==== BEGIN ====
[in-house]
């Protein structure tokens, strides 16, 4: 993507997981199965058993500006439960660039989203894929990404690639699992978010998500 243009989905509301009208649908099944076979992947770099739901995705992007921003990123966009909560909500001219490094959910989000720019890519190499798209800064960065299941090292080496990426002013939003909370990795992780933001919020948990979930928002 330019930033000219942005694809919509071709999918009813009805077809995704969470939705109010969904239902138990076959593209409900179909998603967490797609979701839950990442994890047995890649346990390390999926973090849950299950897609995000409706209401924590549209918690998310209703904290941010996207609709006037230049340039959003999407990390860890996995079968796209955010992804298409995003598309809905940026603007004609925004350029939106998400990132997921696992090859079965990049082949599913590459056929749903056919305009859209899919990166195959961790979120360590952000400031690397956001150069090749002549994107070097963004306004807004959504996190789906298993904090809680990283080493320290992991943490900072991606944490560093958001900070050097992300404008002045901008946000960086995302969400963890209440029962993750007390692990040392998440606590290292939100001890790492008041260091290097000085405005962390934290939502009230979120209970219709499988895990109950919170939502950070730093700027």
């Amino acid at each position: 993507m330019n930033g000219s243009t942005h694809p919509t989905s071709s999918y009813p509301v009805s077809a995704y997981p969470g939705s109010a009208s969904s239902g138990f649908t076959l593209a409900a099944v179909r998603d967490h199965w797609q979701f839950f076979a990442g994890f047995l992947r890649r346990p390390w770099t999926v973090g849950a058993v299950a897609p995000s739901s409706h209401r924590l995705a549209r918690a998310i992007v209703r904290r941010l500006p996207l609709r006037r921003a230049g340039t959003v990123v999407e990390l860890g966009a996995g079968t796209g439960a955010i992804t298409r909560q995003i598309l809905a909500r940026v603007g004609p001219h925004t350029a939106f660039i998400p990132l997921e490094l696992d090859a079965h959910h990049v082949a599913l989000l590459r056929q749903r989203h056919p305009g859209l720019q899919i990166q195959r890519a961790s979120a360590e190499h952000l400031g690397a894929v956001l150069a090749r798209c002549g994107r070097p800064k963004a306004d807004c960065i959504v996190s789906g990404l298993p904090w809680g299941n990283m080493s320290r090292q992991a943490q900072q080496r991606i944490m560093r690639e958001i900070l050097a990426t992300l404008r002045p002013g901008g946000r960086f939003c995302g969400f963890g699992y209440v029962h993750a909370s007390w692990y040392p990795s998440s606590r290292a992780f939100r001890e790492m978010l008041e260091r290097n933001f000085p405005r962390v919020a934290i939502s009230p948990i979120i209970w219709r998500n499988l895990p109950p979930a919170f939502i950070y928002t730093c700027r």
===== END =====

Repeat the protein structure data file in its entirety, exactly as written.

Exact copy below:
[in-house]
């Protein structure tokens, strides 16, 4: 993507997981199965058993500006439960660039989203894929990404690639699992978010998500 243009989905509301009208649908099944076979992947770099739901995705992007921003990123966009909560909500001219490094959910989000720019890519190499798209800064960065299941090292080496990426002013939003909370990795992780933001919020948990979930928002 330019930033000219942005694809919509071709999918009813009805077809995704969470939705109010969904239902138990076959593209409900179909998603967490797609979701839950990442994890047995890649346990390390999926973090849950299950897609995000409706209401924590549209918690998310209703904290941010996207609709006037230049340039959003999407990390860890996995079968796209955010992804298409995003598309809905940026603007004609925004350029939106998400990132997921696992090859079965990049082949599913590459056929749903056919305009859209899919990166195959961790979120360590952000400031690397956001150069090749002549994107070097963004306004807004959504996190789906298993904090809680990283080493320290992991943490900072991606944490560093958001900070050097992300404008002045901008946000960086995302969400963890209440029962993750007390692990040392998440606590290292939100001890790492008041260091290097000085405005962390934290939502009230979120209970219709499988895990109950919170939502950070730093700027």
């Amino acid at each position: 993507m330019n930033g000219s243009t942005h694809p919509t989905s071709s999918y009813p509301v009805s077809a995704y997981p969470g939705s109010a009208s969904s239902g138990f649908t076959l593209a409900a099944v179909r998603d967490h199965w797609q979701f839950f076979a990442g994890f047995l992947r890649r346990p390390w770099t999926v973090g849950a058993v299950a897609p995000s739901s409706h209401r924590l995705a549209r918690a998310i992007v209703r904290r941010l500006p996207l609709r006037r921003a230049g340039t959003v990123v999407e990390l860890g966009a996995g079968t796209g439960a955010i992804t298409r909560q995003i598309l809905a909500r940026v603007g004609p001219h925004t350029a939106f660039i998400p990132l997921e490094l696992d090859a079965h959910h990049v082949a599913l989000l590459r056929q749903r989203h056919p305009g859209l720019q899919i990166q195959r890519a961790s979120a360590e190499h952000l400031g690397a894929v956001l150069a090749r798209c002549g994107r070097p800064k963004a306004d807004c960065i959504v996190s789906g990404l298993p904090w809680g299941n990283m080493s320290r090292q992991a943490q900072q080496r991606i944490m560093r690639e958001i900070l050097a990426t992300l404008r002045p002013g901008g946000r960086f939003c995302g969400f963890g699992y209440v029962h993750a909370s007390w692990y040392p990795s998440s606590r290292a992780f939100r001890e790492m978010l008041e260091r290097n933001f000085p405005r962390v919020a934290i939502s009230p948990i979120i209970w219709r998500n499988l895990p109950p979930a919170f939502i950070y928002t730093c700027r």